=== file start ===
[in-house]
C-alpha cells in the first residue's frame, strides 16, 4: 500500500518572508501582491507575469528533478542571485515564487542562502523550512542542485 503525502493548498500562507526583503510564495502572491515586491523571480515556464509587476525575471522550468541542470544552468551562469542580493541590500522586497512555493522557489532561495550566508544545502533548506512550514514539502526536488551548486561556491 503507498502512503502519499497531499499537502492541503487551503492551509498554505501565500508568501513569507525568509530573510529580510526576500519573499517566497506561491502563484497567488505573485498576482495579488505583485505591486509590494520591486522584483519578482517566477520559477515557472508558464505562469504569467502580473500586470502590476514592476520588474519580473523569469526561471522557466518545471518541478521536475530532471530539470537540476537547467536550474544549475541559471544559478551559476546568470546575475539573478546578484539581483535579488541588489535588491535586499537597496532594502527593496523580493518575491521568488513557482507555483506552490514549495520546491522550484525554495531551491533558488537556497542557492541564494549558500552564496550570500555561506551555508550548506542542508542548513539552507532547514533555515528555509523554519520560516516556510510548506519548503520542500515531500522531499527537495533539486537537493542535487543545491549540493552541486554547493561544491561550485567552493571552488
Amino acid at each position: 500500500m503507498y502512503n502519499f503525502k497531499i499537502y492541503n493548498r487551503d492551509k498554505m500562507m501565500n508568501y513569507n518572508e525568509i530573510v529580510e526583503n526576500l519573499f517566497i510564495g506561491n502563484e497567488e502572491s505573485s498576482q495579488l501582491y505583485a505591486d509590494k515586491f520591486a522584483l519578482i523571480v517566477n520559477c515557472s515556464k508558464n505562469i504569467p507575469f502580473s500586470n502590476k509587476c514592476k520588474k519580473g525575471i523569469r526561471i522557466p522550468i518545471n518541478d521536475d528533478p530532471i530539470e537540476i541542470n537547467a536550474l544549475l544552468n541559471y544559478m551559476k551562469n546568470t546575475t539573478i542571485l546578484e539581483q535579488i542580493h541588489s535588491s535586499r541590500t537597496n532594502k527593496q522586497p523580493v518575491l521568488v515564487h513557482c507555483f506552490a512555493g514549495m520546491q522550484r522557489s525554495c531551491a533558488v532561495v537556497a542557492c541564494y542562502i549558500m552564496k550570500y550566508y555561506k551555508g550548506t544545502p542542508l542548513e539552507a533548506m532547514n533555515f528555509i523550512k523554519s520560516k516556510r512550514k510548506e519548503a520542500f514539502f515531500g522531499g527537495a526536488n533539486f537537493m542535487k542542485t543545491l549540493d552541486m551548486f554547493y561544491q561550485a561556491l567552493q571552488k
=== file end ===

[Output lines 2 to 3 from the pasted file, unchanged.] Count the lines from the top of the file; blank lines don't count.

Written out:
C-alpha cells in the first residue's frame, strides 16, 4: 500500500518572508501582491507575469528533478542571485515564487542562502523550512542542485 503525502493548498500562507526583503510564495502572491515586491523571480515556464509587476525575471522550468541542470544552468551562469542580493541590500522586497512555493522557489532561495550566508544545502533548506512550514514539502526536488551548486561556491 503507498502512503502519499497531499499537502492541503487551503492551509498554505501565500508568501513569507525568509530573510529580510526576500519573499517566497506561491502563484497567488505573485498576482495579488505583485505591486509590494520591486522584483519578482517566477520559477515557472508558464505562469504569467502580473500586470502590476514592476520588474519580473523569469526561471522557466518545471518541478521536475530532471530539470537540476537547467536550474544549475541559471544559478551559476546568470546575475539573478546578484539581483535579488541588489535588491535586499537597496532594502527593496523580493518575491521568488513557482507555483506552490514549495520546491522550484525554495531551491533558488537556497542557492541564494549558500552564496550570500555561506551555508550548506542542508542548513539552507532547514533555515528555509523554519520560516516556510510548506519548503520542500515531500522531499527537495533539486537537493542535487543545491549540493552541486554547493561544491561550485567552493571552488
Amino acid at each position: 500500500m503507498y502512503n502519499f503525502k497531499i499537502y492541503n493548498r487551503d492551509k498554505m500562507m501565500n508568501y513569507n518572508e525568509i530573510v529580510e526583503n526576500l519573499f517566497i510564495g506561491n502563484e497567488e502572491s505573485s498576482q495579488l501582491y505583485a505591486d509590494k515586491f520591486a522584483l519578482i523571480v517566477n520559477c515557472s515556464k508558464n505562469i504569467p507575469f502580473s500586470n502590476k509587476c514592476k520588474k519580473g525575471i523569469r526561471i522557466p522550468i518545471n518541478d521536475d528533478p530532471i530539470e537540476i541542470n537547467a536550474l544549475l544552468n541559471y544559478m551559476k551562469n546568470t546575475t539573478i542571485l546578484e539581483q535579488i542580493h541588489s535588491s535586499r541590500t537597496n532594502k527593496q522586497p523580493v518575491l521568488v515564487h513557482c507555483f506552490a512555493g514549495m520546491q522550484r522557489s525554495c531551491a533558488v532561495v537556497a542557492c541564494y542562502i549558500m552564496k550570500y550566508y555561506k551555508g550548506t544545502p542542508l542548513e539552507a533548506m532547514n533555515f528555509i523550512k523554519s520560516k516556510r512550514k510548506e519548503a520542500f514539502f515531500g522531499g527537495a526536488n533539486f537537493m542535487k542542485t543545491l549540493d552541486m551548486f554547493y561544491q561550485a561556491l567552493q571552488k